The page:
Imran and myself were offered films before, which for some reason or another never worked out due to something on a script level or something on dates or it just wouldn’t work. For me things have always seemed to fall into place at the right time when they were meant to be and I think we just both instantly liked it. I remember I said I liked the film and then they spoke to Imran and the director told me Imran loved the film and it just happened very quickly, we probably started shooting the film three months after saying yes to the script. I think initially there was some awkwardness but in the end I think it’s really worked out in a very great way. We slowly got to really appreciate what the other person brings.
Working with the director, Ali Abbas Zafar.
You’ve known director Ali for a while. He was the first AD on New York, your first film with YRF. Tell us a little about yours and Ali’s relationship.
The director Ali was the first AD on New York, which was the first film that I did with Yash Raj, and that was an amazing experience for all of us. I knew he was writing a script but work is work and I really take my decisions very independently even if you know the person or don’t know the person. I read the script with a very open mind and I instantly thought that this was something that I just wanted to do, I don’t know the exact reasons but it was just an instinct.
I think that it has helped us in a certain way that everyone on the film is young; no one is conscious of each other and I think that enabled us to be very free.
I think there’s a lot of a certain personality or a certain side to me that most people wouldn’t normally see or have not seen before. It’s something that I am also curious to know, whether that kind of being really free and that kind of being really not at all conscious; whether people will notice something different in the film.
Working With Ali Zafar
Ali Zafar was somebody who none of us really had met before the film and he of course plays Imran’s brother in the film. When he came onto the sets I thought he instantly added a really fresh and new dimension into the whole dynamics of everything, he instantly got the tone of the film. He is a really, really good performer, I think he is great at comedy and he just brought a really fun vibe onto the whole shoot of the film. He is also a musician so in between the shots, we were shooting mainly outdoors in big spaces so we had a lot of space, he played his songs for the whole unit; you know playing on the guitar, which was nice. It was just a big bunch of group of friends hanging together on and off the sets.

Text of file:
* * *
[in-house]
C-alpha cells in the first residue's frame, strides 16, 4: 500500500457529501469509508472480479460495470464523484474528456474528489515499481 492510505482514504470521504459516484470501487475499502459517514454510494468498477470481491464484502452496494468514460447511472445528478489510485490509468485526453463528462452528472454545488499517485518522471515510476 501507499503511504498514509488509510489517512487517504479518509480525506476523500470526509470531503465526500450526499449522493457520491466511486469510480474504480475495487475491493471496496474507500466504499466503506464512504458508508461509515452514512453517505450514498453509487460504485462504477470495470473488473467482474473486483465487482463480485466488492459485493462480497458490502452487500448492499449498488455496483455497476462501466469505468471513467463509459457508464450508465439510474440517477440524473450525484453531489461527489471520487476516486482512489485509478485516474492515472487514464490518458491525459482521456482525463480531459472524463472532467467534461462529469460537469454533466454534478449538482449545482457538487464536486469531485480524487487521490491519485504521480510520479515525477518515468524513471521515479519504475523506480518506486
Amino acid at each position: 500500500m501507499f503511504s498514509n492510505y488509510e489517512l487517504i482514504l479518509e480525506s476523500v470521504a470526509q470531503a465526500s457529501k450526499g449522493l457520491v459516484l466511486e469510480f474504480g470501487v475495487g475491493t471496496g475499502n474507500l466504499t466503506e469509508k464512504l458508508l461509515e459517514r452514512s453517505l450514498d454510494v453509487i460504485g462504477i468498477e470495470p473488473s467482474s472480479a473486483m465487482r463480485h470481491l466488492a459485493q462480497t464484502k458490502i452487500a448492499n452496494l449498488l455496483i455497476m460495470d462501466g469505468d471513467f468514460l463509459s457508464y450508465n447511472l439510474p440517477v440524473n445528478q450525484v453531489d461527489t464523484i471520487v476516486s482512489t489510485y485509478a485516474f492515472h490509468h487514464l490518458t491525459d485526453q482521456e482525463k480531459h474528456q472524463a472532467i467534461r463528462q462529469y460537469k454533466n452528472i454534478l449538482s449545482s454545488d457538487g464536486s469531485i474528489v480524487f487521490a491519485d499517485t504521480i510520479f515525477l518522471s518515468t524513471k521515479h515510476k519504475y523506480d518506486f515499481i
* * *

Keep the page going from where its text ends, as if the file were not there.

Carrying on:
Ali Zafar claims to have given you some guitar lessons, which later translated onto your screen image.
(Laughs) Well, I don’t think he should be taking any credit for my guitar playing skills or lack of them in the film because I don’t think they are very impressive. But, yes he did try to teach me some guitar and I did try to learn but it was a little futile. We didn’t get past more than 3 chords so I don’t know if he is the best teacher or I am just a bad student but it didn’t work out too well.
He also seems to take credit for your cricketing skills…
Yes, we played a lot of cricket in the film. That is something that I really enjoyed and actually kept me fit and gave us a form of exercise in between the shots. Imran would be patient enough but his kind of tolerance level was about 15 minutes and then he was like ‘I am done playing cricket with you, I am not throwing the ball for you anymore.’ So he would wander off and Ali is extremely passionate about cricket. But the sad thing is he is under the misconception that he is a great cricket player. In fact, I think I am probably as good as him; but he is under the impression that he is teaching us all cricket because he really feels he is supreme in the game when he is quite ordinary. I have tried to explain that to him but I don’t think he really gets it. (Laughs) The whole unit would sometimes create two teams and play. Of course I have my own special rules when I play cricket, which everyone kindly lets me follow.
Working on the sets of Mere Brother Ki Dulhan
We actually shot in some really, really nice locations in the film. I have shot before in Northern India in Punjab but this time we actually got to shoot in Delhi, and I always wanted to shoot a film in Delhi. We got to shoot in the main areas in famous landmarks and monuments in Delhi.